North Beach Journal

Your columnist hits the streets and comes up with trivial trivia

Being a columnist — even for such an august publication as the Marina Times — has its ups and downs. When the going is good and the words flow along in proper order, being a columnist is very, very good. But writers’ block is a hazard, and the search for a story and an angle is ever present.

In Ernest Hemingway’s A Moveable Feast, he identified columnists as providing a “… substitute for immortality.” My version of the Hemingway quote is this: A mention in this column is a substitute for triviality. If I sometimes balk at writing a monthly column, imagine what Herb Caen did five times a week for almost 60 years.

Of course there’s major trivia and there’s minor trivia that I call trivial trivia. It’s even more inconsequential and obscure — the kind you get in pub pop quizzes with your buddies about long-gone movie idols or arcane sports statistics.

Here then is some recent — and exceedingly important — major trivia, gleaned from the streets of North Beach.

My buddy Lorenzo Petroni says he’s feeling fine these days. And that’s good news, because he went through a bad patch last year. Now I’m waiting for next Italian Heritage Day — the holiday that many old timers still refer to as Columbus Day. Lorenzo, as he always does, will hold court in front of his North Beach Restaurant on Stockton wearing a toga and a crown of laurel leaves, looking like a cherubic Roman emperor and passing out stickers reading “Hug Me I’m Italian.” And I will hug him just because he’s Italian and because he’s here.

A coyote was spotted on Telegraph Hill the other day. What was a coyote doing up there on the hill? “She” was in danger of eviction by the Ellis Act and probably checking with the Telegraph Hill Dwellers to request a conversion of her one room coyote den into a multifamily residence. The spotter said madam coyote looked expectant.

Yes, Coit Tower is closed for a year to spruce up its WPA murals and patch leaks. And I presume the Coit people will replace the giant cauldrons in the tower that pump the Italian red sauce down Telegraph Hill to the neighborhood joints below.

Did you hear that North Beach’s beloved and bedecked Carol Doda got busted? Busted! She clipped a double-parked car in front of a Financial District steakhouse. And if that’s not terrific trivia, I’m not a trivialist in good standing.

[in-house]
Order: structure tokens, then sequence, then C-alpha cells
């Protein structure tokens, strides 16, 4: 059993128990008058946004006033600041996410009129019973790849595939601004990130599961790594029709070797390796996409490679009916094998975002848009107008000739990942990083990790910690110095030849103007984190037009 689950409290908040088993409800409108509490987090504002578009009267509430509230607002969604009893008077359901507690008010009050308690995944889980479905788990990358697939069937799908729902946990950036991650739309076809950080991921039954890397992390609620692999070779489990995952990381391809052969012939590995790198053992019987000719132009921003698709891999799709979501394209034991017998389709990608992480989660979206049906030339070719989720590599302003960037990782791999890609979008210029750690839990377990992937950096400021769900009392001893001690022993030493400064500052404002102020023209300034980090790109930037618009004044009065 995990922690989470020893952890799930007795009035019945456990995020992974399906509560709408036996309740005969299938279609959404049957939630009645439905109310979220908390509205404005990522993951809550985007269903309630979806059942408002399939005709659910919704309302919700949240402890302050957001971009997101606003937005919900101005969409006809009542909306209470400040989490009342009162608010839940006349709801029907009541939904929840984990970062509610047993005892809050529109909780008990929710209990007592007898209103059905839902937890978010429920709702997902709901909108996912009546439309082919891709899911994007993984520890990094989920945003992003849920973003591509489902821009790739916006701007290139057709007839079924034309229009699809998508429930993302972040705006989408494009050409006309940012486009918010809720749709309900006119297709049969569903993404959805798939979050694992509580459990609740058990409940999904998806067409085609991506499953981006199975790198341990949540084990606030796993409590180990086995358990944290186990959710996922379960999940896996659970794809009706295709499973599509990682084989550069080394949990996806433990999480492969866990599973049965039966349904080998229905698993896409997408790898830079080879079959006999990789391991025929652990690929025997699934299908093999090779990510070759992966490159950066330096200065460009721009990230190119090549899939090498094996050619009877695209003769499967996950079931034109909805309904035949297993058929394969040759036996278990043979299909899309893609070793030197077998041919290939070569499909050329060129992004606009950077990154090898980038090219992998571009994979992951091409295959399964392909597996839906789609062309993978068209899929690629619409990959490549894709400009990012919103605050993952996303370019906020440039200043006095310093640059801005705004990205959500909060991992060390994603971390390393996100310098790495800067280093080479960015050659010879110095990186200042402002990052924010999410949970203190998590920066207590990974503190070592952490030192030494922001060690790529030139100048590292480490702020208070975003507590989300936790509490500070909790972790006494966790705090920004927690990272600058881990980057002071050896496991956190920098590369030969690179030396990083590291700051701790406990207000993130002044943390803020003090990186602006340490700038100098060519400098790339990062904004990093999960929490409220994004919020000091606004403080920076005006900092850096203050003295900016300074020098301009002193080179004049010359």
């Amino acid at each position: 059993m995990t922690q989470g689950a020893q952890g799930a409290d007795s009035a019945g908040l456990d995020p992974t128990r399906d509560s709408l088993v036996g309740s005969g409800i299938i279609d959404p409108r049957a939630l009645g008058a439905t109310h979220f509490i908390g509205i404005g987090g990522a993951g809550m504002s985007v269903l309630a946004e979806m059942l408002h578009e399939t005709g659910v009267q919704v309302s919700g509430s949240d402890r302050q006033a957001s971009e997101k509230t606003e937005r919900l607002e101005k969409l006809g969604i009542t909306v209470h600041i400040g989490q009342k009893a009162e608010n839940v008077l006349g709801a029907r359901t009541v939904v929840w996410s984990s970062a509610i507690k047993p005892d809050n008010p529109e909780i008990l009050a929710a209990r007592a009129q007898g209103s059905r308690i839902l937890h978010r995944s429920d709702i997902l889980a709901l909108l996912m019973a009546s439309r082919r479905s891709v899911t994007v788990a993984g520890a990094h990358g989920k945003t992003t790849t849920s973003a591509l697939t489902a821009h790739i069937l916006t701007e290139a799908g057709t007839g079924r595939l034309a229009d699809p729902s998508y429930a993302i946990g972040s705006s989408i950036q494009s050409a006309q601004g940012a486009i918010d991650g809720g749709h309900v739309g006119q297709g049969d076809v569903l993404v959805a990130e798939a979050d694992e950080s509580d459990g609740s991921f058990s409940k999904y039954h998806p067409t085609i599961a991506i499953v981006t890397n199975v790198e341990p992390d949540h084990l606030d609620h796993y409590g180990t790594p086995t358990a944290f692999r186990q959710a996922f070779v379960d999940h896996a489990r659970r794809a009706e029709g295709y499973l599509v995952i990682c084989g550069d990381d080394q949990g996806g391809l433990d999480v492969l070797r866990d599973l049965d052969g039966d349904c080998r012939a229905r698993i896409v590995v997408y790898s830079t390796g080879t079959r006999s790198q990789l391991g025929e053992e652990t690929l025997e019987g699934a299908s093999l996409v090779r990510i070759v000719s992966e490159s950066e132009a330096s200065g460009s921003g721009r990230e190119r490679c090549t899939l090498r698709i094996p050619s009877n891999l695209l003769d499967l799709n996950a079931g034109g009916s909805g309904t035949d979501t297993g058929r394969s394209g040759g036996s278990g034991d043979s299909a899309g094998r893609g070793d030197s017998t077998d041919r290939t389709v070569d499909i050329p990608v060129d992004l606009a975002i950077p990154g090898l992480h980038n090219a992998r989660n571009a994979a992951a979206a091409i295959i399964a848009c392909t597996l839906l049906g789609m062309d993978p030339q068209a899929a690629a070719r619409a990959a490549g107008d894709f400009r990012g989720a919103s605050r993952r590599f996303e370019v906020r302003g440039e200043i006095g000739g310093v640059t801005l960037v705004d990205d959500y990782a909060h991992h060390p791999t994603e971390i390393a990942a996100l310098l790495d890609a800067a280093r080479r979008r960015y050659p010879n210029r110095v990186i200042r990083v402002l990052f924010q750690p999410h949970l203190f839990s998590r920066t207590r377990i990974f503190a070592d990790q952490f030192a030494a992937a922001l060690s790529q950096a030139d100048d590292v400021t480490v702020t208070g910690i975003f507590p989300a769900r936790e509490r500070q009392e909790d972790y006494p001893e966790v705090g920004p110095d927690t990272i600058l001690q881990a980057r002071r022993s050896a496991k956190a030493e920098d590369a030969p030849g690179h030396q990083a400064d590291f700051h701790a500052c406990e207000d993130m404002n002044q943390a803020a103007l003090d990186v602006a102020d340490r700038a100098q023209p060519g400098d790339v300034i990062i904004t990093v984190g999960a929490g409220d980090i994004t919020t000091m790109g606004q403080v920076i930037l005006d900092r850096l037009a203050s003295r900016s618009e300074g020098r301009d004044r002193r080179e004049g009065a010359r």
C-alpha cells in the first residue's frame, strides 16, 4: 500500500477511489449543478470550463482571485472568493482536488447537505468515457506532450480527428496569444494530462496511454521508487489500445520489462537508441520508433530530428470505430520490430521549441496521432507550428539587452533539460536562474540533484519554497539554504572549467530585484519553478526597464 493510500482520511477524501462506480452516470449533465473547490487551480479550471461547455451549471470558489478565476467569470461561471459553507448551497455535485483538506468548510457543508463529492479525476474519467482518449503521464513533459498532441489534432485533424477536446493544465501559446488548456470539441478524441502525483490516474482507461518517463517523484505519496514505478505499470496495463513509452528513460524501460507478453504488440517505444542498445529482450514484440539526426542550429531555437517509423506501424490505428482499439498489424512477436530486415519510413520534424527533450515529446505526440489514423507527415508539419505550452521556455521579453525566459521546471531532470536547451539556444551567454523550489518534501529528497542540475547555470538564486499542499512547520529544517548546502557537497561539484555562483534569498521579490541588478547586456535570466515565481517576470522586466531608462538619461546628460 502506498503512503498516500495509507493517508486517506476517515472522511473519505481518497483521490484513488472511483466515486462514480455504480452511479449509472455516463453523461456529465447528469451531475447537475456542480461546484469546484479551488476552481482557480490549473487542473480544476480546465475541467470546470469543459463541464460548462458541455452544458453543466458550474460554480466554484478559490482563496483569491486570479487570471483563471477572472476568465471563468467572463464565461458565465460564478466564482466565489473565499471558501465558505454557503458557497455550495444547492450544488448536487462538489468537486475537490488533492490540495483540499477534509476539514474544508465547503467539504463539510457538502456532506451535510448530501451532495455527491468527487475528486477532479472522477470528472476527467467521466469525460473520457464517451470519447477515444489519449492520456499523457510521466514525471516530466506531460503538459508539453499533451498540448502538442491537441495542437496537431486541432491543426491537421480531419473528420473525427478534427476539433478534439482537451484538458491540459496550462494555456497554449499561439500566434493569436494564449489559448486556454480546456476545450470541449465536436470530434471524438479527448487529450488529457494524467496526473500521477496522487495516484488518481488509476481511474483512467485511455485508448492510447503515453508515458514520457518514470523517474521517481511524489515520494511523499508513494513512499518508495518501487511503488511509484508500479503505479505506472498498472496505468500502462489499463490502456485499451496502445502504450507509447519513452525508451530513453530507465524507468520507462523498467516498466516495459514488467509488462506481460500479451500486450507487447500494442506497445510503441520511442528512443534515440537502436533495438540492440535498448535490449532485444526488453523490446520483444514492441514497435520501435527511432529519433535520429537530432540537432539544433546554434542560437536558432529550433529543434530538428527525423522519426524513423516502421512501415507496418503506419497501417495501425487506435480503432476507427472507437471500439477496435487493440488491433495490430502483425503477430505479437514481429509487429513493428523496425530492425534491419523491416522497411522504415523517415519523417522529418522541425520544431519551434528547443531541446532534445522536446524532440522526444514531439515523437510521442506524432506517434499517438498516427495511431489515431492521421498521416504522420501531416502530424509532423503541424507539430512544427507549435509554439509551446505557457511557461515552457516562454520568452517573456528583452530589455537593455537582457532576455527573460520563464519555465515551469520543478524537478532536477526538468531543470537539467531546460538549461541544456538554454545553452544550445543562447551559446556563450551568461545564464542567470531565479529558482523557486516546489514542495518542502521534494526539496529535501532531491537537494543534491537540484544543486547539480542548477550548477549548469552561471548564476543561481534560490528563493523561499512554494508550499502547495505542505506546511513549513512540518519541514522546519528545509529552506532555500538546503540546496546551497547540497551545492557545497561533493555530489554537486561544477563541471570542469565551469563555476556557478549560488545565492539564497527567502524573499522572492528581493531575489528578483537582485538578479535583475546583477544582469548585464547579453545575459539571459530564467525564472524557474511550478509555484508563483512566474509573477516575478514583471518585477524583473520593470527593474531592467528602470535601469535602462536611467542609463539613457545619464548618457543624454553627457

If there was an Academy Award for Histrionics, my nomination for the Oscar would go to that pugnacious Mother Superior of Vallejo Street — Angela Alioto — who proclaimed she would go to the Vatican and tell the pope that the fathers at the Shrine of St. Francis of Assisi are picking on her. Angela chews the scenery but she means well.

And if there was an Academy Award for Patience my nomination for the Oscar would go to poet Lawrence Ferlinghetti whose vision for a pedestrian Poets Plaza on Vallejo between Upper Grant and Columbus is always just around the corner. Recently, a promoted “open forum” was to be held at our favorite saint’s shrine on Vallejo to discuss the Ferlinghetti project. It was cancelled at the last minute.

“Sordid scandal brewing at North Beach shrine”: When I saw that headline in the Chronicle recently I thought it referred to the much bandied-about squabble between Angela Alioto and the shrine hierarchy. But no, the good Chronicle’s “sordid scandal” was only a look-alike White House Clintonesque caper — kinky sex in the shrine’s sacristy. You can’t make up stuff like this.

You will remember Mike Cleary — Michael Patrick Cleary, if you will — San Francisco radio personality in the old days and man about North Beach. He hung out at the Washington Square Bar & Grill and liked his martinis straight up. You may have read his 550-page novel, Spiritual Mischief, a mystery set in London and San Francisco and aboard an Alaska-bound cruise ship. I heard it through the grapevine that Mike is writing another book. It’s about North Beach as it is right now — complicated and a bit sordid.

Turning up in North Beach liquor stores: tequila in long bottles shaped like AK 47s. What a lousy idea. Booze and weapons don’t mix.

One of the problems with writing a monthly column is that the dailies scoop you. As you may have read, the Duggan family that brought the 75-year-old Tenderloin landmark — Original Joe’s — to North Beach in 2012, is busy renovating another landmark, Joe’s of Westlake out in Daly City. Those energetic Duggans — Papa John, Mama Marie, John Jr., and his sister Elena — have taken over the other Joe’s, shut it down, and promise to celebrate the “new” Joe’s early in 2015 after renovation. Elena will manage it and the menu will remain largely the same.

A belated happy birthday to Seamus Coyle, the celebrity bartender at Gino & Carlo. You may recall that Seamus was rocketed to fame back in the sixties when he served as bartender for Jeremiah Tower’s Stars over by Civic Center.

Art Peterson, former man about North Beach, but now a man about Discovery Bay (Contra Costa County), has written a fine book about our city — Why Is that Bridge Orange? Art not only answers that question in case you were wondering, but also other questions such as — Why is Lombard Street crooked? How does a cable car work? And why are there windmills at Ocean Beach? You, of course, already have all the answers. But you might want to send Art’s book to your aunt in Discovery Bay. Check it out: [email protected].

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